Weekly Structure

Weekly Structure

The training week within the Integrated Bodies Athletic Development Program covers all of our major movement threads and qualities. The weekly structure involves two primary strength days, as well as skilled transfer day specifically designed to bridge the gap between our traditional athletic development movements and sporting performance.

The two primary strength days, strength day 1 and strength day 2, are both total body sessions that work on upper and lower body strength, coordination, mobility, and core development. Strength day 1 classes will be available on Mondays and Tuesdays, and strength day 2 on Wednesdays and Thursdays. Whilst, Fridays are reserved for our skilled transfer day. The third training day of the week is our skilled transfer day.

This session is also a total body workout however, the focus is dialled towards teaching our members how to use their qualities in movements that are specific to sporting actions. Our coaches will lead and teach our members on linear and lateral acceleration, change of direction, deceleration, and throwing mechanics; paying attention to the most efficient way to absorb and produce force & velocity to maximise athletic performance.

The weekly structure of the Integrated Bodies Athletic Development Program has been carefully thought out to allow it to be an all-seasonal athletic development program. What this means is this structure works well for athletes who are both in and out of competition periods. For example, even if our members were playing sport on the weekend the training week within the ADP allows development and restoration through the first two strength days, and our skilled transfer day acts as a global activation session priming their neuromuscular system for athletic performance.

ADP Session Structure

Session Structure

The Integrated Bodies Athletic Development Program will be delivered in a class style format, all whilst allowing for individualisation through specific competencies and levels. Though specific components within the workout are individualised, consistency and structure within the sessions design allow for focused practice and a team atmosphere.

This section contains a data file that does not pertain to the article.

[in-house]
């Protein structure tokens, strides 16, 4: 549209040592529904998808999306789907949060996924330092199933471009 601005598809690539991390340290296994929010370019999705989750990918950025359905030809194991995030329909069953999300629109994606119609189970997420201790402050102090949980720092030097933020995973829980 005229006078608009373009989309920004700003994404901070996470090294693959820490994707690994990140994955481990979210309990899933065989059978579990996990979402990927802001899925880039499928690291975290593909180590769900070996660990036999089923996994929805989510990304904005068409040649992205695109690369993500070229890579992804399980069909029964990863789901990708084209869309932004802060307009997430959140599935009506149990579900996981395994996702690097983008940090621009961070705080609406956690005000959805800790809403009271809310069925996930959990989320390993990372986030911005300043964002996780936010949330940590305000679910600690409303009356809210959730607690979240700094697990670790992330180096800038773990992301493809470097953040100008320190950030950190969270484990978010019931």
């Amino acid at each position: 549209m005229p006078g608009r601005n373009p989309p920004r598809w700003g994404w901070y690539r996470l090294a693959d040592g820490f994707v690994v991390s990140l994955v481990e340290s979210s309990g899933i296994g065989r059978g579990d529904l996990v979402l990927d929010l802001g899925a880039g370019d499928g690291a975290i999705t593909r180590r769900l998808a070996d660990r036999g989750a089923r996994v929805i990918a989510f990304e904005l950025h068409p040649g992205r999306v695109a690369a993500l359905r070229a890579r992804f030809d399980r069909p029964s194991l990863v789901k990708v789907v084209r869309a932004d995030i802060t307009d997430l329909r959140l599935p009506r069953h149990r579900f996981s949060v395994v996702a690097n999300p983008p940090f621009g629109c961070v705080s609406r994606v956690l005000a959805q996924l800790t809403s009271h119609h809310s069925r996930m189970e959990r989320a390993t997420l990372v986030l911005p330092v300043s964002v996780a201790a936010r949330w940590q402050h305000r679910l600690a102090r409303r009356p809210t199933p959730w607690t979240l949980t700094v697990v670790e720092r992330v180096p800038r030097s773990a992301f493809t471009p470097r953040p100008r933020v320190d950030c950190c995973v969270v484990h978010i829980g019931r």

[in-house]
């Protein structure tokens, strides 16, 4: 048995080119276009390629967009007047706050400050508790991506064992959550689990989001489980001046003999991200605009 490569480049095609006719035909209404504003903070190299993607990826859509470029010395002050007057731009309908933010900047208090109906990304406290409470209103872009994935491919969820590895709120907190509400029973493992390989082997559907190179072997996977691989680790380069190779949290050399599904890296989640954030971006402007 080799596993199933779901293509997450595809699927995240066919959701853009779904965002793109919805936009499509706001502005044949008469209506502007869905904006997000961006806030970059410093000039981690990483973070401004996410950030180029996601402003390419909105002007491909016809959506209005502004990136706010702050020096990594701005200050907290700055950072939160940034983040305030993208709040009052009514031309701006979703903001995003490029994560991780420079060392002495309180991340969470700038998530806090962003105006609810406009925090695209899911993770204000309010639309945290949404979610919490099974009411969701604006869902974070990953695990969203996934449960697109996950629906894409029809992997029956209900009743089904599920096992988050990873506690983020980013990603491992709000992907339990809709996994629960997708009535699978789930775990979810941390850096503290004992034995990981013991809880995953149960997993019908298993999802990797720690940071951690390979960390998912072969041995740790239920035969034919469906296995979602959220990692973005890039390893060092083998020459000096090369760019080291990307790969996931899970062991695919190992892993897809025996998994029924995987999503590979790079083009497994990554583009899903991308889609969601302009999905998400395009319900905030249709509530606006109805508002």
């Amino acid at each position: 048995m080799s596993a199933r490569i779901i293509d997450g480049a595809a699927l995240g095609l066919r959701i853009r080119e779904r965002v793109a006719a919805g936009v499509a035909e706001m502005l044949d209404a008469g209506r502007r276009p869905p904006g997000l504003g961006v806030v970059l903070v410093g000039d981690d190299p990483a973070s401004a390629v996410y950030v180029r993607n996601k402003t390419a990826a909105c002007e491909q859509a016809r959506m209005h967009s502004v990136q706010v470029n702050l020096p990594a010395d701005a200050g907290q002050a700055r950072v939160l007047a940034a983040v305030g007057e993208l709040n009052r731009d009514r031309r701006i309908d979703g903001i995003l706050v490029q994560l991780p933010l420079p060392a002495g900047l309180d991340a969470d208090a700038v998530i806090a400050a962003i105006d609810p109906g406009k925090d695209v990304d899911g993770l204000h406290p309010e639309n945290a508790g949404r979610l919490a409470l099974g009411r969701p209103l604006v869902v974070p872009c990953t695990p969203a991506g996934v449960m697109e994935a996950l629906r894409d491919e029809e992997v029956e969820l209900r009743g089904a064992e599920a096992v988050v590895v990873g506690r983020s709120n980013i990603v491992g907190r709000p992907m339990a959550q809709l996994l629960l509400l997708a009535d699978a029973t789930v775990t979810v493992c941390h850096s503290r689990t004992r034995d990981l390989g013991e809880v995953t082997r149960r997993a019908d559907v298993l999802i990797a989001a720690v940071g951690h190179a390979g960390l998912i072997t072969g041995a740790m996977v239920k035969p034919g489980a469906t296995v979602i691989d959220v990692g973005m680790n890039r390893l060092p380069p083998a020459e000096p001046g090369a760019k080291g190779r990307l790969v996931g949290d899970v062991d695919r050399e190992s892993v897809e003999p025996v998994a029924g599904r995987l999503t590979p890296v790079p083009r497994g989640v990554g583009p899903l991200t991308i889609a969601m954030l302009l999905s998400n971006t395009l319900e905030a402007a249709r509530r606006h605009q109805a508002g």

Once our ADP members arrive at IB HQ the session begins with our warm-up routine. The warm-up consists of three key components, release, stretch, and activate. Our members will be coached through a myofascial release in key areas of the body to promote neuromuscular function.

Following this the coach will lead the athletes through mobility and stability exercises that specifically prepare them for the workout ahead. After the warm-up routine is complete we move onto our complexes.

Each workout will consist of three complexes each being comprised of three different exercises. These three exercises are tailored strength, core/mobility, and jump/land drills specific for the individual athletes’ competencies.

Each complex and the exercises within are geared towards developing a specific movement thread and athletic quality. Once the complexes, and our workout is complete, the coach will lead a discussion with the athletes to review the session.

This is a valuable component of the session as we can lead and educate our members on key areas of health, wellness, and performance such as the importance of sleep, nutrition, and mindset; lessons that can be taken into the world with them.

Position - Pattern - Power

The three P’s of athletic development

There are three key areas that require focus and development to improve our athleticism. These three areas are position, pattern, and power. Position is the first need within athleticism and describes the importance for athletes to simply be able to achieve the important, and compromising positions their sporting actions can put them in. This requires the development and achievement of the necessary range of motion for each joint.

Secondly, athletes are required to coordinate and synchronise their movements in a controlled manner; this is pattern. As a player decelerates to receive possession of the ball, pivots and accelerates to beat an oncoming defender, all whilst planning his next move; it is his patterning that will see him evade and achieve. If this player is not prepared for the demands of this moment he may not get away from the defender or worse, may sustain an injury.

The final focus area of athletic development is Power. This component is the product of force and velocity; and therefore, requires the development of the athlete’s strength, and their speed, to improve their capacity to produce power. Power makes up one-third of the athletic development puzzle. Contrary to common beliefs, strength and power are merely milestones along the way to achieving the real goal of an athletic development program, and that is achieving movement athleticism.